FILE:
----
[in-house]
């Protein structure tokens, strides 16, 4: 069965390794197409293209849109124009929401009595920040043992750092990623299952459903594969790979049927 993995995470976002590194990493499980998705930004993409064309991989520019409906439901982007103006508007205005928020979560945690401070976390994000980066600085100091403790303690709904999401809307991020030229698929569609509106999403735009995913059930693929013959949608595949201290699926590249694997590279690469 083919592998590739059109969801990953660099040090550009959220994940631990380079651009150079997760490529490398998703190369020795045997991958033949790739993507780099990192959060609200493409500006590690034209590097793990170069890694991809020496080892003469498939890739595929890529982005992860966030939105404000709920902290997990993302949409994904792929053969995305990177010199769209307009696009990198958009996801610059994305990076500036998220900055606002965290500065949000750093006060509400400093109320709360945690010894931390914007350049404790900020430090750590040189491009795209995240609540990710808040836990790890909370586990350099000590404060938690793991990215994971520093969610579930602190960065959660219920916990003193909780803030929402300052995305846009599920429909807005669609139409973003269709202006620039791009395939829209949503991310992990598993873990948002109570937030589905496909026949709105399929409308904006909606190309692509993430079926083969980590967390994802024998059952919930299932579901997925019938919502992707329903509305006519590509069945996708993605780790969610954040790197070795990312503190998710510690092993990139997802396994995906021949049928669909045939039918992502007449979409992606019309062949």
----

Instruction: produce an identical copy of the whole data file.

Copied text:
[in-house]
């Protein structure tokens, strides 16, 4: 069965390794197409293209849109124009929401009595920040043992750092990623299952459903594969790979049927 993995995470976002590194990493499980998705930004993409064309991989520019409906439901982007103006508007205005928020979560945690401070976390994000980066600085100091403790303690709904999401809307991020030229698929569609509106999403735009995913059930693929013959949608595949201290699926590249694997590279690469 083919592998590739059109969801990953660099040090550009959220994940631990380079651009150079997760490529490398998703190369020795045997991958033949790739993507780099990192959060609200493409500006590690034209590097793990170069890694991809020496080892003469498939890739595929890529982005992860966030939105404000709920902290997990993302949409994904792929053969995305990177010199769209307009696009990198958009996801610059994305990076500036998220900055606002965290500065949000750093006060509400400093109320709360945690010894931390914007350049404790900020430090750590040189491009795209995240609540990710808040836990790890909370586990350099000590404060938690793991990215994971520093969610579930602190960065959660219920916990003193909780803030929402300052995305846009599920429909807005669609139409973003269709202006620039791009395939829209949503991310992990598993873990948002109570937030589905496909026949709105399929409308904006909606190309692509993430079926083969980590967390994802024998059952919930299932579901997925019938919502992707329903509305006519590509069945996708993605780790969610954040790197070795990312503190998710510690092993990139997802396994995906021949049928669909045939039918992502007449979409992606019309062949």